The COVID-19 pandemic has not only accelerated the adoption of digital transformation across various industries but has also heightened the demand for new skills necessary for success in the modern workforce. As emerging industries and job opportunities continue to evolve, it becomes imperative to examine how technology, globalization, and structural changes can drive job creation. However, there remains a dearth of data on the task content of jobs across diverse occupation groups and economic sectors, including cognitive, analytical, and interpersonal skills.

Despite significant economic reforms, economies in the region still grapple with development challenges, such as high unemployment and underemployment. Studies suggest that these trends reflect a skill gap in the labor market, particularly concerning low- and mid-level technical and soft skills. 

Jobs and skills surveys that gather key labor market statistics contribute to identifying gaps and mismatches that hinder individuals' employability. For instance, ADB’s Jobs and Skills Survey (JSS) initiative, to be conducted in collaboration with select national statistics offices, aims to address the lack of reliable and up-to-date data, serving as a foundation for formulating effective policies, programs, and interventions tailored to enhance the efficiency and productivity of the labor market. By aligning workplace skills with the evolving needs of the labor market, this initiative seeks to generate employment opportunities, stimulate economic growth, and promote greater social mobility.

  • Policy makers can utilize reliable and timely statistics on work and employment to address the diverse and evolving needs of the global labor force. These statistics offer crucial insights for evaluating the alignment between the supply of skills and labor market demands, identifying areas of mismatch that require immediate intervention.
  • Resource challenges in statistical activities necessitate a more sustainable approach.
  • Labor data can shape effective and inclusive policies by highlighting the realities faced by economically challenged groups and elucidating the complexities of the informal economy. Understanding the dynamics of the informal economy can help advance the Decent Work Agenda and achieve the goals of the 2030 Agenda for Sustainable Development.
  • Collaborative efforts, including maintaining strong relationships with policy makers and coordinating with other development partners to leverage diverse expertise, can help refine existing methods of data collection and analysis, particularly in response to technological advancements and shifts in the economic landscape in the post-pandemic era.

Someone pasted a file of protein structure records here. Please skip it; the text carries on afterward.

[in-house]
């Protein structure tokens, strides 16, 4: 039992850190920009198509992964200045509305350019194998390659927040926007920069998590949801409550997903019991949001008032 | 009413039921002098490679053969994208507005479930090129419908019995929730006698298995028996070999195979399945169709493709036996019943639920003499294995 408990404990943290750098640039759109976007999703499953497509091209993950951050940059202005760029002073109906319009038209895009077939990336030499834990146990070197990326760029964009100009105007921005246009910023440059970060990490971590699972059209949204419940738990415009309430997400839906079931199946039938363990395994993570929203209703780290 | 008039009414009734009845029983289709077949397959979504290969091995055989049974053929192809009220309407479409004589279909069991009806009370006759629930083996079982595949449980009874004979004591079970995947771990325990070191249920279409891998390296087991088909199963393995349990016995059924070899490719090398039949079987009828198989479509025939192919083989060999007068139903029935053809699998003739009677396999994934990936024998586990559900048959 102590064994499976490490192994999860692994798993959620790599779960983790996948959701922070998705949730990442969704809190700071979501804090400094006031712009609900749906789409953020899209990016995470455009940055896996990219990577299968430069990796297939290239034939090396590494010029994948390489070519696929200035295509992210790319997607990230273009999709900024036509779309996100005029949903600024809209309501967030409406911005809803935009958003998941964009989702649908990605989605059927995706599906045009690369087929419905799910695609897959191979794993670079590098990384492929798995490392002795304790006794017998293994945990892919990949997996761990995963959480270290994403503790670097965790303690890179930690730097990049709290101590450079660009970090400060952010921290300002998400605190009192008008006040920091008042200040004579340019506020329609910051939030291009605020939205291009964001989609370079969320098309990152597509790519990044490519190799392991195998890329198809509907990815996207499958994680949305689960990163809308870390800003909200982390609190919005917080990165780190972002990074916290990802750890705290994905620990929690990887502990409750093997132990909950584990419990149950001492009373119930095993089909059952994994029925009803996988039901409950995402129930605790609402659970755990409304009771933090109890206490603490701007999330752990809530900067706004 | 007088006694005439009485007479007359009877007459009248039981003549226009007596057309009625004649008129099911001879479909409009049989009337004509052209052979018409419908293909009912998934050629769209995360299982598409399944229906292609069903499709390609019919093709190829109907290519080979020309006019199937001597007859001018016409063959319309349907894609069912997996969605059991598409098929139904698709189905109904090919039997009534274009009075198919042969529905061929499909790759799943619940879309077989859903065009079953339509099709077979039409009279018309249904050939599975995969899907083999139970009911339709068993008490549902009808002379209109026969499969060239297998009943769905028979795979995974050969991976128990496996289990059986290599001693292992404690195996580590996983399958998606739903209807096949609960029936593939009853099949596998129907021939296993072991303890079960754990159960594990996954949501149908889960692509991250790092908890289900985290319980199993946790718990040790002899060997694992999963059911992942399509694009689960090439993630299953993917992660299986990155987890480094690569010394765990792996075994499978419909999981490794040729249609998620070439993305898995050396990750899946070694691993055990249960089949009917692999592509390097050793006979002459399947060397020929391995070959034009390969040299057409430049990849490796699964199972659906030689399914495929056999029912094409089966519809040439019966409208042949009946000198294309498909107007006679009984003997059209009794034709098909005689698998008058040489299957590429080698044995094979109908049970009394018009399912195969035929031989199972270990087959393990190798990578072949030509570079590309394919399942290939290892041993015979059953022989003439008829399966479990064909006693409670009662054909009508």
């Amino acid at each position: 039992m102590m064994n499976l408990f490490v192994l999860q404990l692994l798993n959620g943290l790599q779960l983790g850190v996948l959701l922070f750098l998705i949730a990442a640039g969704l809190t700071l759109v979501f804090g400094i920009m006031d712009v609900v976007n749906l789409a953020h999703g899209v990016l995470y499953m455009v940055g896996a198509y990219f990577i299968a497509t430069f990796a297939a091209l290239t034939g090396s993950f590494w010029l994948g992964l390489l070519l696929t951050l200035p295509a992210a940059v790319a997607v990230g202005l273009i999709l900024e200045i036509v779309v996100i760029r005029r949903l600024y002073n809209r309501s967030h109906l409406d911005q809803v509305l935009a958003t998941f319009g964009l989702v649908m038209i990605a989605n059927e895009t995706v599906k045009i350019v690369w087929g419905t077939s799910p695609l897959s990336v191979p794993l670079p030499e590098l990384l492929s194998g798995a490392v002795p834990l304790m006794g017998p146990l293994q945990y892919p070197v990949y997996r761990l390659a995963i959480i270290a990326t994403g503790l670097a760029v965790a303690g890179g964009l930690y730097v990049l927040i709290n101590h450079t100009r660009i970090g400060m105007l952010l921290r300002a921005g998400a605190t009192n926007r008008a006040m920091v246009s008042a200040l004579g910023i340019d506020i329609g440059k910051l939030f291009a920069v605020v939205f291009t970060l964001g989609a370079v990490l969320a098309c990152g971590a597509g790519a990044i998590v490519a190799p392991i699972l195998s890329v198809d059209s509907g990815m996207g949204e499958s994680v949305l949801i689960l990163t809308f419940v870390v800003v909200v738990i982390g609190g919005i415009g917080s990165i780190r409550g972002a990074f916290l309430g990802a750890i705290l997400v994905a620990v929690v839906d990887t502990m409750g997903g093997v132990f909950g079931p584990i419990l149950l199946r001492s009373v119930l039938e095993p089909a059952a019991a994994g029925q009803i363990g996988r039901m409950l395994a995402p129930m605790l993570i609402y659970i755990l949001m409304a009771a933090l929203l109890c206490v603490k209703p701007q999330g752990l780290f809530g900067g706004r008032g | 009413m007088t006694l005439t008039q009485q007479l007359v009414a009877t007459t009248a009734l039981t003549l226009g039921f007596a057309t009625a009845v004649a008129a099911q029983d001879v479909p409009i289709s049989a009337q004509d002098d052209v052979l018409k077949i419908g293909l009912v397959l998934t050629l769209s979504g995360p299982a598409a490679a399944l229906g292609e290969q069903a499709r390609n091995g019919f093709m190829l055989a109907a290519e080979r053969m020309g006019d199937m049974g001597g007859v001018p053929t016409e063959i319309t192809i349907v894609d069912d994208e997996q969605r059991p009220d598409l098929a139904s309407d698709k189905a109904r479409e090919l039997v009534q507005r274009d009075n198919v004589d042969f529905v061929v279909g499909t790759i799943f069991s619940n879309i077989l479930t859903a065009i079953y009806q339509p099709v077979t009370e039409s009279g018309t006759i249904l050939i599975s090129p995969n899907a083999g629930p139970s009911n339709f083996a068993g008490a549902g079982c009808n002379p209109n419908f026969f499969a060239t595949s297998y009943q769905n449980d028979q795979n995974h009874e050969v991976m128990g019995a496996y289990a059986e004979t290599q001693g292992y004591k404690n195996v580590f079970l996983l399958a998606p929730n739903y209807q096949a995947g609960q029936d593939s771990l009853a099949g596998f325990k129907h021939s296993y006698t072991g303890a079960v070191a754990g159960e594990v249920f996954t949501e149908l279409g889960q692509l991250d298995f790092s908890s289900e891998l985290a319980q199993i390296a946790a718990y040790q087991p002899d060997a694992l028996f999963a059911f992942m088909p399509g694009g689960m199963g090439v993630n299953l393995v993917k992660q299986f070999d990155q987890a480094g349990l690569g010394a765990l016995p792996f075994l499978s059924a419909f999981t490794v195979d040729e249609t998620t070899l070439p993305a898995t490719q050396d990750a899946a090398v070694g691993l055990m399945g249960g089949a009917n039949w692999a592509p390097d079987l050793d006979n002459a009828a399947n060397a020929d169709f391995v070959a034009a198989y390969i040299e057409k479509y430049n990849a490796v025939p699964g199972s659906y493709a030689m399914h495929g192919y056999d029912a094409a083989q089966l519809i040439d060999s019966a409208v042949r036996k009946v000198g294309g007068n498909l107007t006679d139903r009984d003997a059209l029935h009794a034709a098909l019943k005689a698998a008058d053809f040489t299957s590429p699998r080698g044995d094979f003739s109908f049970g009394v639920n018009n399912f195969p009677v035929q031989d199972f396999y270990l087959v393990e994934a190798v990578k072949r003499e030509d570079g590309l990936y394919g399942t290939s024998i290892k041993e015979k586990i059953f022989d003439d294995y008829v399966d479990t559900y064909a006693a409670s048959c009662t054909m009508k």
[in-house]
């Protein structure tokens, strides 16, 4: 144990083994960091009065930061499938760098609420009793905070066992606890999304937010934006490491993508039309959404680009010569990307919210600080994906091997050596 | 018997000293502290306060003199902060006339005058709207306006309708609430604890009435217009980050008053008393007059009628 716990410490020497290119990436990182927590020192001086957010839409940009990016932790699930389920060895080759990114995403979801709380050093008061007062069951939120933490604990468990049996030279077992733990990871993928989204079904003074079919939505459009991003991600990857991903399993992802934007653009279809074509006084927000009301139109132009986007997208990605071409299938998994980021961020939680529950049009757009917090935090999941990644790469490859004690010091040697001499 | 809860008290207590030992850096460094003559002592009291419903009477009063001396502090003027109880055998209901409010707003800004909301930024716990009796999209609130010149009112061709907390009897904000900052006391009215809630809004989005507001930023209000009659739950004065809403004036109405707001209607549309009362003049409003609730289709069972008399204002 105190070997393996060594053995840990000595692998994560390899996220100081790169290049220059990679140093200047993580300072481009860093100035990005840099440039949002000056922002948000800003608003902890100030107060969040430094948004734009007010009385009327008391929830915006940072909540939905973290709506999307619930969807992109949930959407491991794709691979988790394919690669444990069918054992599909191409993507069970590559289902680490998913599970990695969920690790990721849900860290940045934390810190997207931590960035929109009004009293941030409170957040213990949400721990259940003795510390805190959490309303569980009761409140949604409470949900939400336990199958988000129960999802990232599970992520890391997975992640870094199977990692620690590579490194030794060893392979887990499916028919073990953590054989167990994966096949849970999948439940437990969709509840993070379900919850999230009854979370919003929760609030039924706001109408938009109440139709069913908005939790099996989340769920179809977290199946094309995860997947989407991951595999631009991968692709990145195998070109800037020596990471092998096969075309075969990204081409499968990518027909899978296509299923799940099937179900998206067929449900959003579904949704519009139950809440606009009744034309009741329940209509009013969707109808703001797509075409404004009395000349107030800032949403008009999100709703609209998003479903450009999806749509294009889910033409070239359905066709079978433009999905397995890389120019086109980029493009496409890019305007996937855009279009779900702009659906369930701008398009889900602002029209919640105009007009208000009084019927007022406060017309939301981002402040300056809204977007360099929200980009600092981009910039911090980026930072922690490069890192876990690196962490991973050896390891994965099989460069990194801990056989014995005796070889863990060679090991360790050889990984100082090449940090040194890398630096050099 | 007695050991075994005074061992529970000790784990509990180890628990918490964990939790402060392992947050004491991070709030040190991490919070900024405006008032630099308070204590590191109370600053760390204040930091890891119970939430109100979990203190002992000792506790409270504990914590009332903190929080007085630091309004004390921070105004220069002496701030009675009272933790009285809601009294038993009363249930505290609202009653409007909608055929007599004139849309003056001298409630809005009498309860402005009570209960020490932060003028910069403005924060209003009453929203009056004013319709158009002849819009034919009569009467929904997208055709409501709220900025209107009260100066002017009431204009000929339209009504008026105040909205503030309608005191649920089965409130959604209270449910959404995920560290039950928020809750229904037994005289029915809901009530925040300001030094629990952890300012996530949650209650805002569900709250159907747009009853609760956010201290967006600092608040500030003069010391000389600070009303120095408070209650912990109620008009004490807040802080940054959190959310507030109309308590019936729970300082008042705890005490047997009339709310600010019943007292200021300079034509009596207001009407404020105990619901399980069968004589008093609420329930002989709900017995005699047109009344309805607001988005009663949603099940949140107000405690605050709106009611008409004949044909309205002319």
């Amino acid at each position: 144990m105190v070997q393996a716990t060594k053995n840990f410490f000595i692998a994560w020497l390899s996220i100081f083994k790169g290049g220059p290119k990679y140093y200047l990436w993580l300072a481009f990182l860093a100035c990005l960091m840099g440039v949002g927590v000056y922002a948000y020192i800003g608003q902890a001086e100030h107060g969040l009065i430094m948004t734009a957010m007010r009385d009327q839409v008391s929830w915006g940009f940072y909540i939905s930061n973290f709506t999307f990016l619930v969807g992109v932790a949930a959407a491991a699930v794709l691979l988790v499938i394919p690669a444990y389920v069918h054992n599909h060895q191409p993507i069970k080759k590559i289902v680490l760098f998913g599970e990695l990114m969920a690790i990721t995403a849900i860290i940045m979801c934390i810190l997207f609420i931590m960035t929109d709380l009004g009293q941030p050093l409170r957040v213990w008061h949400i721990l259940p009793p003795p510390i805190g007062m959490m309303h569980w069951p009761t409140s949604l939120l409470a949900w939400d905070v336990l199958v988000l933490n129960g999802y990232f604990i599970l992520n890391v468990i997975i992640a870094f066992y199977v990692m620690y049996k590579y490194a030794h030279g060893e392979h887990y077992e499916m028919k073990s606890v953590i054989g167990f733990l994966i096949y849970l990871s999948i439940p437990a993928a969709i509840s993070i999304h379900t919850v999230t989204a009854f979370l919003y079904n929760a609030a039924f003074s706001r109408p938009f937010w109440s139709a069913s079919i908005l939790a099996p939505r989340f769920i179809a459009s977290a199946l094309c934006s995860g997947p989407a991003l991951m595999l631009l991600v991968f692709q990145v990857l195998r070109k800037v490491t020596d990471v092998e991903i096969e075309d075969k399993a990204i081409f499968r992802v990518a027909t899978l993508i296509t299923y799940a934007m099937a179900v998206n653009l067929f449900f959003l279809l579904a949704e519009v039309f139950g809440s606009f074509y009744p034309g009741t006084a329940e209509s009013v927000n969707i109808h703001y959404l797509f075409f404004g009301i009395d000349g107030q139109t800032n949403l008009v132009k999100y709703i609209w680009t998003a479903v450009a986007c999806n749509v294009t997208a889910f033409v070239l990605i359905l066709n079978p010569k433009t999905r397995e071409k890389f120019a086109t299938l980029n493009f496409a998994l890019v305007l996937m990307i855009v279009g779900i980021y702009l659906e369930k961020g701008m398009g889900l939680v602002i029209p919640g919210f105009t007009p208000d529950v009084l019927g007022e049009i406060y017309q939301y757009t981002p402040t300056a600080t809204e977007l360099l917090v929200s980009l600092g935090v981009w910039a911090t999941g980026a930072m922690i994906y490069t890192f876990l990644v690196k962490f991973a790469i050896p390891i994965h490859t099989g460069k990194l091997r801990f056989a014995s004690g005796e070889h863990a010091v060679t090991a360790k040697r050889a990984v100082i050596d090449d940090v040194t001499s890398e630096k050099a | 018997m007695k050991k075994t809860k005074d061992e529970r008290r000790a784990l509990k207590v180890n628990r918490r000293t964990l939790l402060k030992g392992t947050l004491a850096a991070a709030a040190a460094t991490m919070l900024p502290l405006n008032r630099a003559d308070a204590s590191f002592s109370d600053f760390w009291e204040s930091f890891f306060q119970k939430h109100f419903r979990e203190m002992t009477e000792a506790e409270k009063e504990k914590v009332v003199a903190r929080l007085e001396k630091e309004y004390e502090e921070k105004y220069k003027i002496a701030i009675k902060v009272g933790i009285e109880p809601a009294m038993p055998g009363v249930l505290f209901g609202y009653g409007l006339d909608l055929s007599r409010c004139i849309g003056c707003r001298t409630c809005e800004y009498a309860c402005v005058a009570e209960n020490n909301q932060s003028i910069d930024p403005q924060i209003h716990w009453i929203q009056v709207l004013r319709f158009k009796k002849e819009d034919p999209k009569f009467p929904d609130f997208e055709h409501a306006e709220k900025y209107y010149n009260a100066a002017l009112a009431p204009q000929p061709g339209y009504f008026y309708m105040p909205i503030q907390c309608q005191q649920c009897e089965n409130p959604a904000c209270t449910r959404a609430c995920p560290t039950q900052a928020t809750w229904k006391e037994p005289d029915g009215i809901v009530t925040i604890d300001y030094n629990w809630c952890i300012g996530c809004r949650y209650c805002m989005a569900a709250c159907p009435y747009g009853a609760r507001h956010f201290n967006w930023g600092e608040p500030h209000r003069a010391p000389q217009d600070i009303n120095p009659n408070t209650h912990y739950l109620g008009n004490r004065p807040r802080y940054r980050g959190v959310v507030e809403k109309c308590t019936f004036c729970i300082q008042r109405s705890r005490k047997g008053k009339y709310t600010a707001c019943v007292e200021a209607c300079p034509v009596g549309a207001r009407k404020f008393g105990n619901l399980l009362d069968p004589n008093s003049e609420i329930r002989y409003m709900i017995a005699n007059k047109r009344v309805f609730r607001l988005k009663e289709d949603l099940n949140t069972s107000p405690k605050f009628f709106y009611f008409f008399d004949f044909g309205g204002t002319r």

Aileen Oliveros-Guyos
Consultant, Asian Development Bank

Aileen Oliveros-Guyos is a consultant at the Economic Research and Development Impact Department of the Asian Development Bank. Prior to her current role, she worked at the Philippines' National Statistical Coordination Board (now known as the PSA), UNOCHA, ILO, and WHO. She holds a graduate diploma in Science (Statistics) from the University of Queensland, Australia, and a bachelor’s degree in Statistics from the University of the Philippines, Diliman.

Andrea Felice C. Quinial
Former Consultant, Asian Development Bank

Andrea Felice Quinial is a former consultant at the Economic Research and Development Impact Department of the Asian Development Bank. She previously served as an economist at the Philippine Department of Finance, where she gained substantial exposure in fiscal policy and public sector data analysis.

Marymell Martillan
Consultant, Asian Development Bank

Marymell Martillan is a consultant at the Economic Research and Development Impact Department of the Asian Development Bank. She currently works on labor sector and the Key Indicators for Asia and the Pacific Report.  She holds a degree in Statistics from the University of the Philippines School of Statistics.

Remedios Baes-Espineda
Consultant, Asian Development Bank

Remedios Baes-Espineda is a consultant at the Economic Research and Regional Cooperation Department of the Asian Development Bank. Before joining ADB in 2013, she worked as a statistician at the Philippines' Bureau of Labor and Employment Statistics and National Statistics Office.

Rose Anne Gerance-Dumayas
Operations Assistant, Economic Research and Development Impact Department, Asian Development Bank

Rose Anne Gerance-Dumayas is part of the labor sector statistics team and contributes to the Key Indicators for Asia and the Pacific Report. Prior to joining ADB, she served as an associate economist at the Philippine Rural Development Project, a joint initiative of the World Bank and the Department of Agriculture.

Arturo Martinez, Jr.
Statistician, Economic Research and Development Impact Department, Asian Development Bank

Art Martinez works on Sustainable Development Goals indicator compilation, particularly poverty statistics and big data analytics. Prior to joining ADB, he was a research fellow at the University of Queensland where he also got his doctorate in Social Statistics.